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Appendix B - Words We Mustn't Say

There are several common BASIC commands that are not mentioned in the main text, but you may have come across them elsewhere e.g. in the help files or other, lesser dialects of BASIC. You are advised not to use these in your programs as small children will mock you in the street as you walk past if you do. The words are GOSUB, ON .. GOTO, ON .. GOSUB and LET. Unlike GOTO, which still has its adherents, these keywords have definitely outlived their usefulness and BB4W offers much better alternatives. We will now make them stand at the front of the class so we can openly scorn them.


GOSUB is a distant relative of PROC. The idea was that you could split your program into sections and call them like a PROC. Unlike a PROC, you could only GOSUB to a line number rather than give a meaningful name. Once found, BASIC would jump off to the given line number, run the code until a RETURN statement was found (similar to an ENDPROC). Then it would jump back to the next statement after the GOSUB. Regrettably, you could not pass or return values and there was no provision for LOCAL or PRIVATE variables, everything had to be global. Awful - don't bother.

ON .. GOTO and ON .. GOSUB

Here a variable is used to decide which line number to jump to.

 10 REM Simple menu system
 20 CLS
 30 PRINT "Press 1 for option 1"
 40 PRINT "Press 2 for option 2"
 50 PRINT "Press 3 for option 3"
 60 INPUT "Enter choice: " C%
 70 ON C% GOTO 80,90,100
 80 PRINT "You chose option 1" : GOTO 110
 90 PRINT "You chose option 2" : GOTO 110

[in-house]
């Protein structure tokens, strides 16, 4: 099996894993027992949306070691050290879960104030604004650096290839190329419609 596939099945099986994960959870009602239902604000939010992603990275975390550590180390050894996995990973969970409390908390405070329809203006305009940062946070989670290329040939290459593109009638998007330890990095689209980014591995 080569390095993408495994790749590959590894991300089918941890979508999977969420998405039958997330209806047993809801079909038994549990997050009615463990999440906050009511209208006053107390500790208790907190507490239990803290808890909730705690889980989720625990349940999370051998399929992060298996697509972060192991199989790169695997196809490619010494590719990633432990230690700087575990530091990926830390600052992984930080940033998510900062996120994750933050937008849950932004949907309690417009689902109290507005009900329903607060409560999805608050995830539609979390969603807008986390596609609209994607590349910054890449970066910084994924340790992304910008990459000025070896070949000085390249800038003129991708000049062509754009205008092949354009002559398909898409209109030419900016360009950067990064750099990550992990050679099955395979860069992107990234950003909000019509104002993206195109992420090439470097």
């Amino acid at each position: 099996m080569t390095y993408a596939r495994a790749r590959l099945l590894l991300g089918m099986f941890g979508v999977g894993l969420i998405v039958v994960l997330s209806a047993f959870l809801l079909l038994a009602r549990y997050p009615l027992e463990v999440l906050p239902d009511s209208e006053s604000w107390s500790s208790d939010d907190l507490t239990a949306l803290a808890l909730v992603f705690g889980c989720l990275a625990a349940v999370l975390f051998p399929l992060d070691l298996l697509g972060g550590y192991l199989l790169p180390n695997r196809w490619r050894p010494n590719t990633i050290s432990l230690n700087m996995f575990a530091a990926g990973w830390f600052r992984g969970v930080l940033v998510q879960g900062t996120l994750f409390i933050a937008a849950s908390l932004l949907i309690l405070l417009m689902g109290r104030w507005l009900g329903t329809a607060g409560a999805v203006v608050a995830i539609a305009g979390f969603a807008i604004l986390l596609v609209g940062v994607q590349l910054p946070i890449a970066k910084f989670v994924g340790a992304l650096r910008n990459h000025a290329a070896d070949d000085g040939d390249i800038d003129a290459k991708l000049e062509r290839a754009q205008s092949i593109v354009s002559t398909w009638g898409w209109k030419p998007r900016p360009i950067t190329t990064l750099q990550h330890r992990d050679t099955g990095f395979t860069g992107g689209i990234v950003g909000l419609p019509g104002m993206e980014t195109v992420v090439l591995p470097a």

100 PRINT "You chose option 3" : GOTO 110
110 END
When X% is 1, the first line number (80) is selected, when X% is 2, the second (90) and so on. Again this very dependent on line numbers. ON .. GOSUB does the same job but uses subroutines as described above. In both options, use CASE, it's cleaner and easier to read and maintain.


BB4W has a variant to the above two called ON .. PROC which allows you to call a PROC dependent on the value of a variable. If the call to the procedures involves passing several arguments, the line quickly becomes unwieldy. The line could be split up using \ , but if you're spreading it over several lines, why not use CASE anyway?


LET is used is to tell the computer that an assignment is about to take place. Using LET, our area calculator would become:

10 REM Area of a circle
20 LET Radius=1.5
30 LET Area=PI*Radius^2
40 PRINT "The area of the circle is ";Area
50 GOTO 20
60 END
Not that destructive in terms of structure, just a waste of bytes really. You don't need it.



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